Scientists Grow Liquid Crystal "Flowers" That Can Act as Lenses
2 January 2014
Scientists at the University of Pennsylvania have successfully grown a three-dimensional, liquid-crystal array in the form of a flower that resembles an insect's compound eye. Thanks to their composition, these flowers can be used as lenses, thus setting the stage for the use of liquid crystals as a medium for assembling structures that will be useful in producing optical switches and other applications, the university said on its website.
The work with liquid crystals is an example of a growing field of nanotechnology called "directed assembly" and follows previous experiments conducted by the team of material scientists, chemical engineers and physicists, when they obtained patterns of "defects" in nanoscale grids and rings, using tiny posts as templates. Now, the researchers have produced a more sophisticated pattern using an even simpler template - a 3-D array in the shape of a flower.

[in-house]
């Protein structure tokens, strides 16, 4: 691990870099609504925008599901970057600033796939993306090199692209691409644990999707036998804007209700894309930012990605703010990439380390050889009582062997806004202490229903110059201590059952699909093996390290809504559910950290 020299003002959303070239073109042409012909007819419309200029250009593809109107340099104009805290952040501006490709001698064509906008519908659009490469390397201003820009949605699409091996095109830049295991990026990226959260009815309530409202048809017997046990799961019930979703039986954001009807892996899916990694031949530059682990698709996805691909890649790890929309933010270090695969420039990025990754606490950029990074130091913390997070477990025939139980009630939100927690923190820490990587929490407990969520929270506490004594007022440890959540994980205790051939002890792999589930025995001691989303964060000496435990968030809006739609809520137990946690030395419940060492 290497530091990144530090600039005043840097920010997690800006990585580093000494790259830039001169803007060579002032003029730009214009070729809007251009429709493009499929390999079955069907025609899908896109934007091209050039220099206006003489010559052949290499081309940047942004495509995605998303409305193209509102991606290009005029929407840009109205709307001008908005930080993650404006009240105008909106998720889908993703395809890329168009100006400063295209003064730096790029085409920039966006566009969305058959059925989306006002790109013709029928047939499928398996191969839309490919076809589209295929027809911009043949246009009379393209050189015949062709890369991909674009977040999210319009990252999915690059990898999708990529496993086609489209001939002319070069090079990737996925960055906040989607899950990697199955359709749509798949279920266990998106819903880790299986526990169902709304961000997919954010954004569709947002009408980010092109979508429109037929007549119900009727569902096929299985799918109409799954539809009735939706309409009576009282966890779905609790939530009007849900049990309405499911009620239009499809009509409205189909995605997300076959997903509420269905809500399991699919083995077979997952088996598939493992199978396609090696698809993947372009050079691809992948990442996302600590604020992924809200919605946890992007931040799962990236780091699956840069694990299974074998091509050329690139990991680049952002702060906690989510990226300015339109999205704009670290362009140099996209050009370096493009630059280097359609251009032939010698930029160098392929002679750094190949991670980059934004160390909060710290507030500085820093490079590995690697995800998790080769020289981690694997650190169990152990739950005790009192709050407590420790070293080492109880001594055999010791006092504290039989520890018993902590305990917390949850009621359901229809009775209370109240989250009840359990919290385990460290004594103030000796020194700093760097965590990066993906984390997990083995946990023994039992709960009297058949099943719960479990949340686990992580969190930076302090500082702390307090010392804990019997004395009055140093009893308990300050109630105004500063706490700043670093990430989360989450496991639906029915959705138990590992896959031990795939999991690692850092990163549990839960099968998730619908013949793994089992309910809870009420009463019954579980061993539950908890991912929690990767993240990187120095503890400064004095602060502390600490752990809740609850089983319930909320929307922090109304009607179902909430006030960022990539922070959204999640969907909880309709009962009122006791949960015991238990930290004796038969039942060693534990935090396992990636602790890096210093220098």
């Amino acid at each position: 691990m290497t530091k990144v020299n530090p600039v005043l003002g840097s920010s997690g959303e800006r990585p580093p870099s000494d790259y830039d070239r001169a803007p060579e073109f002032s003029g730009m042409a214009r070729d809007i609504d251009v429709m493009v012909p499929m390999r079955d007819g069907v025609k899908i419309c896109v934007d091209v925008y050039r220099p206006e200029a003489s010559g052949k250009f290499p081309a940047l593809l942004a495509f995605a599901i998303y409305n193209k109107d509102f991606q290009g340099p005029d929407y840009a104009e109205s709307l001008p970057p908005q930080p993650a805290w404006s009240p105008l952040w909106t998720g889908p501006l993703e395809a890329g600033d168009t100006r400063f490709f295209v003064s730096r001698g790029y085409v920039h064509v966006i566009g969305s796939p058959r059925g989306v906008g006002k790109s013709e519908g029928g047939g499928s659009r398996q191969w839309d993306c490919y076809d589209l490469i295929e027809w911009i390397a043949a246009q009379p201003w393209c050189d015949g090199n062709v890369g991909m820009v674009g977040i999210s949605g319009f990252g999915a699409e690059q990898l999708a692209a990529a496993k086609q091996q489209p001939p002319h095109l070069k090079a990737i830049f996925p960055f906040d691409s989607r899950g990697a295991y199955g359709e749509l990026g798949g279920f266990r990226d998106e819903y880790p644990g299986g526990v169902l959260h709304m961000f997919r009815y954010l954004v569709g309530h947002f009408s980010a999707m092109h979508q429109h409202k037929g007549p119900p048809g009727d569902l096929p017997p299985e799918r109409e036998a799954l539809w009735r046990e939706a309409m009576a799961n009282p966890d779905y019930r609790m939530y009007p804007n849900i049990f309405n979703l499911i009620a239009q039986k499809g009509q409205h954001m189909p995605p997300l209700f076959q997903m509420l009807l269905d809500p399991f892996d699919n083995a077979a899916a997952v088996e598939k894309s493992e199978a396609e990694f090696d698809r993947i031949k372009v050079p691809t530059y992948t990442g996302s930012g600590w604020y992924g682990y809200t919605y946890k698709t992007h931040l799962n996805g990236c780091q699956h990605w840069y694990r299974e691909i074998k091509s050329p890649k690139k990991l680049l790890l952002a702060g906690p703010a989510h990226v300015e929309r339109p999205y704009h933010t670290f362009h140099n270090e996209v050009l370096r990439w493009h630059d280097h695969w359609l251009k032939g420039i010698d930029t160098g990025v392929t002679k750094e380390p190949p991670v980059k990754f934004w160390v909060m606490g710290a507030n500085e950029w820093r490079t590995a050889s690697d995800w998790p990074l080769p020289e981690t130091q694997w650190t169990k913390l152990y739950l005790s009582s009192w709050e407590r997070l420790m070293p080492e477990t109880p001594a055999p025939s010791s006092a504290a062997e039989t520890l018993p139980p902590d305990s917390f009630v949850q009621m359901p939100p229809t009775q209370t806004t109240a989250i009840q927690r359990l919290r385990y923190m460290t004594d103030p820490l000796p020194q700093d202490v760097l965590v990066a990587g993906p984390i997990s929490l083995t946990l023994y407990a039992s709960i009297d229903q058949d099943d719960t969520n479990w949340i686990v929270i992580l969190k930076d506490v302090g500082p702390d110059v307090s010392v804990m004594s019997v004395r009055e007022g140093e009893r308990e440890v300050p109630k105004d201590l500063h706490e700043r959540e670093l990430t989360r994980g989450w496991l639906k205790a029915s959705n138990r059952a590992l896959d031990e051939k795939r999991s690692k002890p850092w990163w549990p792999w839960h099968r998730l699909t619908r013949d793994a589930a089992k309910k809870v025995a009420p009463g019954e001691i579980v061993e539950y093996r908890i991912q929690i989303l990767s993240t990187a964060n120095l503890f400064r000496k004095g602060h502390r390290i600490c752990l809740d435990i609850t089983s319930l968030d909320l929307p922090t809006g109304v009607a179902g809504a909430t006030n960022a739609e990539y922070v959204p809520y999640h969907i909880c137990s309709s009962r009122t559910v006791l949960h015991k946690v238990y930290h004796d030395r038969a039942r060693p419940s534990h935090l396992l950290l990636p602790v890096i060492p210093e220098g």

To create the lenses, this time the scientists used silica beads that are basically polished grains of sand, which they planted at the top of a pool of a liquid crystal, causing patterns of petal-shaped bumps shaped like flowers to grow around them. These beams can all function as lenses because the liquid crystal can interact with light, focusing it to a point underneath the bead.
The structure resembles an insect's compound eye, or the mirrors on the largest telescopes, said one of the researchers, Randall Kamien. As knowledge about these systems grows, it will be possible to produce these kinds of lenses to order and use them to direct light, he added.